Pregnancy and supplements: 8 things women need to know

Published 12:00 am Thursday, August 13, 2020

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Some supplements may actually cause harm during a pregnancy.

By Page Leggett
Novant Health

It’s easy to see why many people believe anything “all natural” must be good for us. But remember: There are plenty of things in the natural world we still need to be wary of. Pregnant women and women trying to get pregnant need to be especially wary of herbs and supplements.

It’s not that they’re inherently bad. They may be quite beneficial. It’s just that you should discuss all supplements — even those that seem benign — with your doctor. Dr. Joseph Stringfellow of Novant Health City Lake OB/GYN, explains.

Why should a woman who’s pregnant or trying to become pregnant discuss every medication — including vitamins and supplements — with her doctor? Why does it matter?

There’s an assumption that anything herbal or anything that’s “natural” or “all natural” must be safe, and that’s not always the case. Some supplements may actually cause harm during a pregnancy. It’s important to have a conversation with your doctor about what you’re taking or thinking about taking.

Supplements aren’t as closely regulated as prescription medicine. And the data on their safety can be sparse. You want to make sure that what you’re taking — even if it’s over the counter — won’t have any potentially dangerous interactions with anything else you might be on.

What’s an example of a supplement that’s commonly taken and presumed to be safe that could, in fact, be harmful?

Fenugreek is an over-the-counter lactation supplement that a lot of women want to take late in pregnancy to stimulate milk production. But it may actually cause contractions. Preterm labor is a very real risk if Fenugreek (derived from an herb similar to clover) is taken too early.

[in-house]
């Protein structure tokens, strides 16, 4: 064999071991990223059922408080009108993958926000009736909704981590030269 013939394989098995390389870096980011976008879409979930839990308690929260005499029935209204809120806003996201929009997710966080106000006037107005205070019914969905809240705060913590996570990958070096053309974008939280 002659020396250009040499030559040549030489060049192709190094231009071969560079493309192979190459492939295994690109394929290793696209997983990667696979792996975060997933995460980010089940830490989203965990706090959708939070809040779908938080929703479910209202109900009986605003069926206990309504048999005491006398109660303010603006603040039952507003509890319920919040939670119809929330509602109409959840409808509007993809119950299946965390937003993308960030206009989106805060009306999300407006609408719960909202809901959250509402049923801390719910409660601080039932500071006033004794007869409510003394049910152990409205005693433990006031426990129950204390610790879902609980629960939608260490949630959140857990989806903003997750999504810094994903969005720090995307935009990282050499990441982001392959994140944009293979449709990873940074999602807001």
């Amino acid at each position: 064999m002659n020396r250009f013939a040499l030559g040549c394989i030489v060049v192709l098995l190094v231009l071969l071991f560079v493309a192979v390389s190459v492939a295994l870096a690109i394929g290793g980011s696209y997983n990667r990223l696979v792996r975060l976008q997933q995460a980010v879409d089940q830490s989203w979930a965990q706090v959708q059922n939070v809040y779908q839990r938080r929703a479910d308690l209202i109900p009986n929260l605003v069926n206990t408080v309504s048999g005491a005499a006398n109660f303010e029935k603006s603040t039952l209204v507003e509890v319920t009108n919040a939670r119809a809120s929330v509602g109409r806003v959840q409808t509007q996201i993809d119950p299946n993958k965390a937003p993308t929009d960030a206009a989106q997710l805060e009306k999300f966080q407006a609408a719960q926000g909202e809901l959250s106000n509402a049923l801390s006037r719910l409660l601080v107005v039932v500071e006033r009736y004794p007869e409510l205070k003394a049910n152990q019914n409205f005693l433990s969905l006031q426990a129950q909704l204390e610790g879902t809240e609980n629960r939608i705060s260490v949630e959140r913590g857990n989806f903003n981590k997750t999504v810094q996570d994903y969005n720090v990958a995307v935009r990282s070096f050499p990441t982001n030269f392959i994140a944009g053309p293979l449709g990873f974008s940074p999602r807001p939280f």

What common questions do you get from patients about herbs, vitamins and supplements?

Women who become pregnant often ask me about a supplement they’ve already been taking. Suddenly, they wonder if it’s safe for the baby. A lot of times, I’m being introduced to a supplement for the first time; I have a lot to learn myself about some of these medicines. The patient and I review the ingredients together and determine if it’s safe.

Do you have an example of one, like the Fenugreek example, that women may already be on that you suggest they discontinue during pregnancy?

St. John’s Wort is commonly used to treat mood disorders such as depression. It’s generally considered safe but may not be recommended for pregnant women.

What could happen if a pregnant woman doesn’t discuss with you every supplement she’s on?

We want to make sure an expectant mom is getting all the nutrients she and her baby need. A lot of vitamins and supplements come in combinations. Pregnant women may require extra iron. A vitamin that has iron plus other ingredients may not be supplying enough.

Vitamin E is another. You can get too much of it; it can be toxic at certain levels.

It’s important for pregnant women to have an honest conversation with their doctors about what they’re taking. It’s not my goal to get you to give up a supplement that’s working for you. I don’t have a bias against supplements. Physicians may seem skeptical, but it’s only because there’s limited knowledge on the efficacy and side effects of natural remedies not regulated by the Food and Drug Administration.

My goal is for patients to have a healthy pregnancy and delivery. I can’t do my job of caring for patients unless I know everything they’re taking and if those supplements could have possible interactions with other medications.

Can a pregnant woman stop taking a supplement abruptly? Or does she need to wean herself off?

With most supplements, you can just stop without having to taper off. There may be mild, short-term symptoms of coming off, but in general, discontinuing a supplement is pretty easy.

Are there supplements you generally recommend for your pregnant patients?

Yes. The two most common are vitamin B6 and ginger. Both are used to treat nausea. With ginger, you can use the root in cooking or grind it up and have it in a smoothie. It also comes in candied form.

Anything else you want to add on the topic?

I want to encourage an open, honest dialogue with patients. I always have their best interest at heart. If a patient prefers supplements over prescription drugs, that’s a discussion we need to have. I believe in patient autonomy. We can work as a team to find the right approach for her and her baby.